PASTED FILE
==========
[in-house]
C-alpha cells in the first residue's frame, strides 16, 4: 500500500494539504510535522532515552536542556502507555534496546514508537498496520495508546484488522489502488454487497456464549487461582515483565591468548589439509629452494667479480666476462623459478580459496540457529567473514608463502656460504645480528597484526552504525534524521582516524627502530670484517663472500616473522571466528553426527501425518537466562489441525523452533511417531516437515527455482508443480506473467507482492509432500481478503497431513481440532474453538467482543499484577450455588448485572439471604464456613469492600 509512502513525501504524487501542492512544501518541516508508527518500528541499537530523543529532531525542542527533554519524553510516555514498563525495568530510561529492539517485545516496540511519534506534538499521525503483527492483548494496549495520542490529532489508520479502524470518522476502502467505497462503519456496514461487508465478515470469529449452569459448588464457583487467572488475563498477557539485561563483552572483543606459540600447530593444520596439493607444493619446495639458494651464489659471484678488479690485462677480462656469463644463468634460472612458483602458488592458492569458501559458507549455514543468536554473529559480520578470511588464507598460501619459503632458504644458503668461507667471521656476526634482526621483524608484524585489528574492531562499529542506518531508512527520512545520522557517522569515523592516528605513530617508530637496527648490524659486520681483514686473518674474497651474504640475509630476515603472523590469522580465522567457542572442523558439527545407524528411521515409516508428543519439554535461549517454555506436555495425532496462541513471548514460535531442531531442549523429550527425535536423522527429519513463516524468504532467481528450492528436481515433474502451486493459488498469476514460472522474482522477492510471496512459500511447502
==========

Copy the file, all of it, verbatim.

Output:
[in-house]
C-alpha cells in the first residue's frame, strides 16, 4: 500500500494539504510535522532515552536542556502507555534496546514508537498496520495508546484488522489502488454487497456464549487461582515483565591468548589439509629452494667479480666476462623459478580459496540457529567473514608463502656460504645480528597484526552504525534524521582516524627502530670484517663472500616473522571466528553426527501425518537466562489441525523452533511417531516437515527455482508443480506473467507482492509432500481478503497431513481440532474453538467482543499484577450455588448485572439471604464456613469492600 509512502513525501504524487501542492512544501518541516508508527518500528541499537530523543529532531525542542527533554519524553510516555514498563525495568530510561529492539517485545516496540511519534506534538499521525503483527492483548494496549495520542490529532489508520479502524470518522476502502467505497462503519456496514461487508465478515470469529449452569459448588464457583487467572488475563498477557539485561563483552572483543606459540600447530593444520596439493607444493619446495639458494651464489659471484678488479690485462677480462656469463644463468634460472612458483602458488592458492569458501559458507549455514543468536554473529559480520578470511588464507598460501619459503632458504644458503668461507667471521656476526634482526621483524608484524585489528574492531562499529542506518531508512527520512545520522557517522569515523592516528605513530617508530637496527648490524659486520681483514686473518674474497651474504640475509630476515603472523590469522580465522567457542572442523558439527545407524528411521515409516508428543519439554535461549517454555506436555495425532496462541513471548514460535531442531531442549523429550527425535536423522527429519513463516524468504532467481528450492528436481515433474502451486493459488498469476514460472522474482522477492510471496512459500511447502